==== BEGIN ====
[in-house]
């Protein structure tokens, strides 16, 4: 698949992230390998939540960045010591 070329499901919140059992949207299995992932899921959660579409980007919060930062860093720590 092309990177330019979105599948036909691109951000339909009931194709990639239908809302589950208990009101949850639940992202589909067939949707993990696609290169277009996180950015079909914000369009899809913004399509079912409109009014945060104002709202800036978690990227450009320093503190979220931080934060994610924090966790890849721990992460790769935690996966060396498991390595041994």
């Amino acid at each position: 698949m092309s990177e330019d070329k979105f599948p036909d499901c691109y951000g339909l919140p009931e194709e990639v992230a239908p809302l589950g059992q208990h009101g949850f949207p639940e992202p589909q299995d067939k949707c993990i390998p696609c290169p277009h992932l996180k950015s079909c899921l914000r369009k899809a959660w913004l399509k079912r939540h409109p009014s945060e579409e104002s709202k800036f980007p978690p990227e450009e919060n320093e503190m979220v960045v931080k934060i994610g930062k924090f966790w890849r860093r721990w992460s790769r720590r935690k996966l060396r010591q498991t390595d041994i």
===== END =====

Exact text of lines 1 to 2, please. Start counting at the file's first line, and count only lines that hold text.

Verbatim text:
[in-house]
């Protein structure tokens, strides 16, 4: 698949992230390998939540960045010591 070329499901919140059992949207299995992932899921959660579409980007919060930062860093720590 092309990177330019979105599948036909691109951000339909009931194709990639239908809302589950208990009101949850639940992202589909067939949707993990696609290169277009996180950015079909914000369009899809913004399509079912409109009014945060104002709202800036978690990227450009320093503190979220931080934060994610924090966790890849721990992460790769935690996966060396498991390595041994």